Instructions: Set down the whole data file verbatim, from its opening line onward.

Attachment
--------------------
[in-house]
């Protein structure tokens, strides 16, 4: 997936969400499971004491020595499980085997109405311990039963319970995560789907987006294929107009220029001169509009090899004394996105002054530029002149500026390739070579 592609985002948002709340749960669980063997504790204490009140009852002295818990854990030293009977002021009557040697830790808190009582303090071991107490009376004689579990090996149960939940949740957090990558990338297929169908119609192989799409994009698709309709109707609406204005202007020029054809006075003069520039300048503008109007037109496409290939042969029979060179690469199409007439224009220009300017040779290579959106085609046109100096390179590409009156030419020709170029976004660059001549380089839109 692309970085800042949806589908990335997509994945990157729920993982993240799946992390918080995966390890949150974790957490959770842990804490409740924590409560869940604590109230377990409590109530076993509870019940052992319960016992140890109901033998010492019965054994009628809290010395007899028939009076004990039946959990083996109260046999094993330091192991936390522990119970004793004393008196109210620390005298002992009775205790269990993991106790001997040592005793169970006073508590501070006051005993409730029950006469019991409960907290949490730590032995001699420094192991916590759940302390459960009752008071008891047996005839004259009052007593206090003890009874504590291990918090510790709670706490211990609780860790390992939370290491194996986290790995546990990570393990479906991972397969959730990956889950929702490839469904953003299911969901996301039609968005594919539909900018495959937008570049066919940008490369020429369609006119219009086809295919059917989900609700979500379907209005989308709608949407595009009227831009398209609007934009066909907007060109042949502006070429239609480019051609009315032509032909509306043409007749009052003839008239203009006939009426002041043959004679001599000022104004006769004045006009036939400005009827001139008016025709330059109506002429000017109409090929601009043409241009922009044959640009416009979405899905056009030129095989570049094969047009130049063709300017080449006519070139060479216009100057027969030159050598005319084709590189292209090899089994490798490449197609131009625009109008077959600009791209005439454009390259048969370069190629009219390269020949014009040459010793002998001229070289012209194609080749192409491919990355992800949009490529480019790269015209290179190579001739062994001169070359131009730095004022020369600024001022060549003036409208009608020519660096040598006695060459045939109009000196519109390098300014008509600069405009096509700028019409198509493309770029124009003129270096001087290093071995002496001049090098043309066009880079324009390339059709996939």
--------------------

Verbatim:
[in-house]
């Protein structure tokens, strides 16, 4: 997936969400499971004491020595499980085997109405311990039963319970995560789907987006294929107009220029001169509009090899004394996105002054530029002149500026390739070579 592609985002948002709340749960669980063997504790204490009140009852002295818990854990030293009977002021009557040697830790808190009582303090071991107490009376004689579990090996149960939940949740957090990558990338297929169908119609192989799409994009698709309709109707609406204005202007020029054809006075003069520039300048503008109007037109496409290939042969029979060179690469199409007439224009220009300017040779290579959106085609046109100096390179590409009156030419020709170029976004660059001549380089839109 692309970085800042949806589908990335997509994945990157729920993982993240799946992390918080995966390890949150974790957490959770842990804490409740924590409560869940604590109230377990409590109530076993509870019940052992319960016992140890109901033998010492019965054994009628809290010395007899028939009076004990039946959990083996109260046999094993330091192991936390522990119970004793004393008196109210620390005298002992009775205790269990993991106790001997040592005793169970006073508590501070006051005993409730029950006469019991409960907290949490730590032995001699420094192991916590759940302390459960009752008071008891047996005839004259009052007593206090003890009874504590291990918090510790709670706490211990609780860790390992939370290491194996986290790995546990990570393990479906991972397969959730990956889950929702490839469904953003299911969901996301039609968005594919539909900018495959937008570049066919940008490369020429369609006119219009086809295919059917989900609700979500379907209005989308709608949407595009009227831009398209609007934009066909907007060109042949502006070429239609480019051609009315032509032909509306043409007749009052003839008239203009006939009426002041043959004679001599000022104004006769004045006009036939400005009827001139008016025709330059109506002429000017109409090929601009043409241009922009044959640009416009979405899905056009030129095989570049094969047009130049063709300017080449006519070139060479216009100057027969030159050598005319084709590189292209090899089994490798490449197609131009625009109008077959600009791209005439454009390259048969370069190629009219390269020949014009040459010793002998001229070289012209194609080749192409491919990355992800949009490529480019790269015209290179190579001739062994001169070359131009730095004022020369600024001022060549003036409208009608020519660096040598006695060459045939109009000196519109390098300014008509600069405009096509700028019409198509493309770029124009003129270096001087290093071995002496001049090098043309066009880079324009390339059709996939």